Burrowing down the recruitment pipeline
    Junior Kelly Rich from Westwood, Mass., is an example of an East-Coast transplant to the NU program. Photo by Alex Zhu / North by Northwestern.

    Before the 2002 season, Northwestern lacrosse was not a varsity program. Out on the East Coast, where the sport’s recruiting pipeline begins, high school hopefuls wouldn’t have even the slightest intention of trekking to Evanston.

    To fill roster spots, newly appointed head coach Kelly Amonte Hiller resorted to pulling runners off the lakefill, telling them to pick up a lacrosse stick over Winter Break.

    “I just got lucky to get a couple kids that really set the tone for this program,” Amonte Hiller said.

    Seven NCAA championships, two undefeated seasons and a mere 30 losses later, that tone has definitely been set. Now, Northwestern is the lacrosse program high school players dream of joining, an established name that Amonte Hiller and company continue to feed with new top-caliber commits.

    Much of Northwestern’s efforts are aided by annual summer Amonte Sports Camps. With a location in Evanston, the program extends east, where states like New York and Maryland have a stranglehold on producing lacrosse talent.

    “It gives us a great opportunity to showcase this place, showcase our players, showcase what a great program we have,” Amonte Hiller said. “It just gives you a little snapshot of what we’re all about.”

    But Amonte Sports Camps are just one small part of a complex recruiting equation. Like prospective students applying to colleges, recruits take a myriad of factors into account before committing to a team.

    Current players note that visiting Northwestern’s campus helped sell them. Sophomore midfielder Jess Carroll recalled that when she came to campus as a high school player, seeing the school in person and feeling the vibe of the student body helped her to make her decision. 

    Yet not all factors are tangible. Northwestern’s academic and team atmosphere were key in sophomore goalie Bridget Bianco’s decision. Bianco, a high school All-American and two-time South New Jersey Goalie of the Year, was a highly-recruited prospect, ultimately choosing Northwestern over Notre Dame and Boston College because of the program’s family dynamic.

    “The team was very welcoming,” Bianco said. “A lot of the freshmen – they’re my seniors now – really stressed that they didn’t feel like a freshman stepping on the field. That was something that really caught my attention.”

    Amonte Hiller knows that Northwestern possesses advantages over other lacrosse programs, including a gorgeous field that overlooks Lake Michigan. But she stresses that Northwestern’s players are also students and need to be able to keep pace academically.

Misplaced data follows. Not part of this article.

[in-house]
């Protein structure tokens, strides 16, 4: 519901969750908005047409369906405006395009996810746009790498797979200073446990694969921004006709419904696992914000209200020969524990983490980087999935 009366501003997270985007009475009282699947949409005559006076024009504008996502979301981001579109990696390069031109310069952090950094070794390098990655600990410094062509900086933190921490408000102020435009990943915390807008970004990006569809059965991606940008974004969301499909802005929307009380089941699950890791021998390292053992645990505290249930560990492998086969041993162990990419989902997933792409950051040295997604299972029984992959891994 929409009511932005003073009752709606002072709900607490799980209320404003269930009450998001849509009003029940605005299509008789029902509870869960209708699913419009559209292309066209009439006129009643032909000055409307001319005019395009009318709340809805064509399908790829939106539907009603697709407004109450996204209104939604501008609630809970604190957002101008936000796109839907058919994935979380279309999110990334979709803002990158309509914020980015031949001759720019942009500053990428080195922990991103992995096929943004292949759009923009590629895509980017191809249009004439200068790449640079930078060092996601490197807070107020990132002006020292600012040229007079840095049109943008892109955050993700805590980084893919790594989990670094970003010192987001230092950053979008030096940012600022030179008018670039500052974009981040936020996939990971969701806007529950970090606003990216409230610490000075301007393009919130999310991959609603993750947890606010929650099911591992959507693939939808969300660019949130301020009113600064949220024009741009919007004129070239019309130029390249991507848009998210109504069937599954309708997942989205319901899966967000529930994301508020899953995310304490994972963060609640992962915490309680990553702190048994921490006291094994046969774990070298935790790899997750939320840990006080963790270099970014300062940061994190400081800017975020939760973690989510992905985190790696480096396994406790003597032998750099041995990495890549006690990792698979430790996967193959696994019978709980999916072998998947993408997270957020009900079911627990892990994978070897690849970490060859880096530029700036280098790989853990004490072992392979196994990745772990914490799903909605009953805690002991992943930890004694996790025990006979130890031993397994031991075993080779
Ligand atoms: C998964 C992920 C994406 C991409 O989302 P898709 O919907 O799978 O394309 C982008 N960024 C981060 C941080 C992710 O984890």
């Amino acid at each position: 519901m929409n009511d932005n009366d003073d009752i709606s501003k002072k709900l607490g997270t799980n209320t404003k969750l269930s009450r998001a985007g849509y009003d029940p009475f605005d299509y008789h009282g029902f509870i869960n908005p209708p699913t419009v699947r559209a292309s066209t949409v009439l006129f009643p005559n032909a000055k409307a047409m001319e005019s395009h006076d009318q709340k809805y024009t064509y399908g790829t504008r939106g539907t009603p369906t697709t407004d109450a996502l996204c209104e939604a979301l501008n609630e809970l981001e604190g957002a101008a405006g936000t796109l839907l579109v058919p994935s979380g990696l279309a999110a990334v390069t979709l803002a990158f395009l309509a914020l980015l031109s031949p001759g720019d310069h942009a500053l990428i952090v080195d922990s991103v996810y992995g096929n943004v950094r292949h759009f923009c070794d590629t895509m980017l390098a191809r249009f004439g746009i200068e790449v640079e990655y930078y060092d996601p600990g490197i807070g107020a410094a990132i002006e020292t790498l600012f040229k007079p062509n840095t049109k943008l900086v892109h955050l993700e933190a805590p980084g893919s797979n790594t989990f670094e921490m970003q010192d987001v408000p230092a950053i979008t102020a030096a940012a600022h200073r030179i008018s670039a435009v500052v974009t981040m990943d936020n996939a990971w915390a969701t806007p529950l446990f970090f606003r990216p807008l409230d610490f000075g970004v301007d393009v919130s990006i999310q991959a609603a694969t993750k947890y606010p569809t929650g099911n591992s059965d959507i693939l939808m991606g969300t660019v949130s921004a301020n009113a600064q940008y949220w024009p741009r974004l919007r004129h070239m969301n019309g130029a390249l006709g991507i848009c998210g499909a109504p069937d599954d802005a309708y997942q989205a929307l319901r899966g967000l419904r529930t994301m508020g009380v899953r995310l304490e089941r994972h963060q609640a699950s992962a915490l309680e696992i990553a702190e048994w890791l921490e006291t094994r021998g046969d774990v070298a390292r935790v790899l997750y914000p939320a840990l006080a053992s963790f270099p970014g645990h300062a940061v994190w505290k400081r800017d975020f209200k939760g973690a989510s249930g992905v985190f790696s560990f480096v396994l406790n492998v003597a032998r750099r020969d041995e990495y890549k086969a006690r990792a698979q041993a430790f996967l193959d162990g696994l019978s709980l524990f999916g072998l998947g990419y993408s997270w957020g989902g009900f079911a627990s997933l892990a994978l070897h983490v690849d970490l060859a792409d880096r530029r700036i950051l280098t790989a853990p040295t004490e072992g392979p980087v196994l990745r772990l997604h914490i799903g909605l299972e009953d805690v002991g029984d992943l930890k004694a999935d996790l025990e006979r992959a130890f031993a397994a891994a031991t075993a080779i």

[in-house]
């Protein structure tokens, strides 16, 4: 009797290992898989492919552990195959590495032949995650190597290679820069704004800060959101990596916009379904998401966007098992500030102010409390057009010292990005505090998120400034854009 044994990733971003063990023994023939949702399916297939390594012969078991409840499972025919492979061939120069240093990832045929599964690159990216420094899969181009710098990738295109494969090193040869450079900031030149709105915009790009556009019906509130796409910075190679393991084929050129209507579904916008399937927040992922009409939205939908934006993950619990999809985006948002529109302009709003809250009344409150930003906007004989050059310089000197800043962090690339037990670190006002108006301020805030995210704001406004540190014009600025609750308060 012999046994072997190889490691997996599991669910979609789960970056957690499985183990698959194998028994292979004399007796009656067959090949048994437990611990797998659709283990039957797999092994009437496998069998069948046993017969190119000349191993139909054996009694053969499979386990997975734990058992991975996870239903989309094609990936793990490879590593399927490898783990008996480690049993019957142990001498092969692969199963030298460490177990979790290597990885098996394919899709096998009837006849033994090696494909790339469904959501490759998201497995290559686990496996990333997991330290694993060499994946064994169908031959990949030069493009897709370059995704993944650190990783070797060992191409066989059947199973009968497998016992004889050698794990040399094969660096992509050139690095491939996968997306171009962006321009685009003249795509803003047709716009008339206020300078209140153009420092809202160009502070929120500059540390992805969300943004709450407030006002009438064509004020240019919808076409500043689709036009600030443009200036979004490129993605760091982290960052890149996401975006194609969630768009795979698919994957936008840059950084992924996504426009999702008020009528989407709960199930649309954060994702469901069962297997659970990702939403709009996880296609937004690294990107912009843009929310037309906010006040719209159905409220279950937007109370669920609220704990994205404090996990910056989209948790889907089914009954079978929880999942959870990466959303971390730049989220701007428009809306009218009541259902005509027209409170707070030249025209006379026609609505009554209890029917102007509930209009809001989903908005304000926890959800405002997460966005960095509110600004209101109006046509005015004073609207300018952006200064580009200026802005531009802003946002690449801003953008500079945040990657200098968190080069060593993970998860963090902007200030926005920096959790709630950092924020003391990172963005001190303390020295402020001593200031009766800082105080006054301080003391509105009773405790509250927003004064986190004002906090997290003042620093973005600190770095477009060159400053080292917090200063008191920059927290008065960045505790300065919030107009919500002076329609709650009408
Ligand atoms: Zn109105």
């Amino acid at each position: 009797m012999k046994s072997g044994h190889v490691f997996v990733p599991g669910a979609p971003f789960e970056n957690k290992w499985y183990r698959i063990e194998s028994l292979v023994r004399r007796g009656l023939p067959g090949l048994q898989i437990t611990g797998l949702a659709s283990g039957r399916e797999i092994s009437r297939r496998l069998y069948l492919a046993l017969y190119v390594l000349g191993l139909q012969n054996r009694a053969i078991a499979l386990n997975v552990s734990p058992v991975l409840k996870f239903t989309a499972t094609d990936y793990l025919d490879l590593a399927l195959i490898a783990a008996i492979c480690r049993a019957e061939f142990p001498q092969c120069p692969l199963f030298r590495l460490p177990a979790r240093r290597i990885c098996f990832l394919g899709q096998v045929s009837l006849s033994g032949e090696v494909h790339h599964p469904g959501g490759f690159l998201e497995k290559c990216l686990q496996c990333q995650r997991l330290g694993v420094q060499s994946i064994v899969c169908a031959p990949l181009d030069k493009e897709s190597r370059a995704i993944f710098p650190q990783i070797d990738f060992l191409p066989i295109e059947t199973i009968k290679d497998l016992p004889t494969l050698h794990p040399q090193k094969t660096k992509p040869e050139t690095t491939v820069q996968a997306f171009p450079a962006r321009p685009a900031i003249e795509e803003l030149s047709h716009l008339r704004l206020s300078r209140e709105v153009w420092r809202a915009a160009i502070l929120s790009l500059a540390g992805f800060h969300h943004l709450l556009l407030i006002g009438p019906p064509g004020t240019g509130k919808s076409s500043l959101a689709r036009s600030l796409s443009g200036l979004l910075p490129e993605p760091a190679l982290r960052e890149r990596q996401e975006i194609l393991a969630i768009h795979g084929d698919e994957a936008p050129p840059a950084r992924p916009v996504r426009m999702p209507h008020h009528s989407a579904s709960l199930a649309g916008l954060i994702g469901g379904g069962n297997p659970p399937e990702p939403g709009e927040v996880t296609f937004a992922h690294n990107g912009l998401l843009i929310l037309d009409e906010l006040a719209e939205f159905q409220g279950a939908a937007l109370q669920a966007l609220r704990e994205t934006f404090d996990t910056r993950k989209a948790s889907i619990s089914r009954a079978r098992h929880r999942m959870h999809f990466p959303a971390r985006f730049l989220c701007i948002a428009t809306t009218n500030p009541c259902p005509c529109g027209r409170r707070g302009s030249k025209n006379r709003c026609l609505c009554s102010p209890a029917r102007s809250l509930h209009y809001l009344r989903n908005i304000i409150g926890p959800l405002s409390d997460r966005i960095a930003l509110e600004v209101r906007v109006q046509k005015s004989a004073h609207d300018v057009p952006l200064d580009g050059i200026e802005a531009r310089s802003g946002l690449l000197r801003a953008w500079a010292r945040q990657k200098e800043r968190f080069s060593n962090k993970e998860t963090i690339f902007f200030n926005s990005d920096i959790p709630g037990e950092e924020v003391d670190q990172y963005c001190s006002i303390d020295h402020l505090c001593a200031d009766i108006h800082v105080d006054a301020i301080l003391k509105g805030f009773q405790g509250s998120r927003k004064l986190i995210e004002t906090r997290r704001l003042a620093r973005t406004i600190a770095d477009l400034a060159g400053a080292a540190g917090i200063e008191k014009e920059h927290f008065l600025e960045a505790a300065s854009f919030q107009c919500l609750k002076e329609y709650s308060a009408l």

“This is a tough school and they have to be able to meet the standards,” she said. “We have a great track record of success with our student-athletes and we want to keep that.”

    Like any other Division I school, the NCAA restricts when Northwestern can talk to high school players. Until Sept. 1 of a girl’s junior year, Amonte Hiller and her staff have to communicate with prospects through travel team coaches.

    Amonte Hiller and other coaches email or call to get advice, scouting and eventually set up a one-on-one conversation. The player can then call the coach’s office but cannot pick up calls from the coach.

    Even after Sept. 1, Amonte Hiller can only email players or send them physical letters asking them to call her. It isn’t until July, nearly a year later, that Amonte Hiller and her coaches can call personal phone numbers.

    Having gone through the recruiting process two decades ago as a player at Maryland, Amonte Hiller provides leadership and valuable experience in gaining commits. Yet much of the recruiting responsibilities are delegated to assistant coaches.

    Current players also take a role in recruiting, taking prospective commits to class, showing them around dorms and eating meals with them. They also share their personal recruiting experiences to help the decision-making process.

    The Northwestern lacrosse program looks for recruits who are “good people” that can play any position if asked, Amonte Hiller said, adding that “the people that work the hardest are the ones that are most successful in this program.”

    If Amonte Hiller and her staff continue to reciprocate that hard work in recruiting, each incoming class has the potential to be the Wildcats’ best one yet.

    Northwestern getting better year after year? Now that’s a scary thought.


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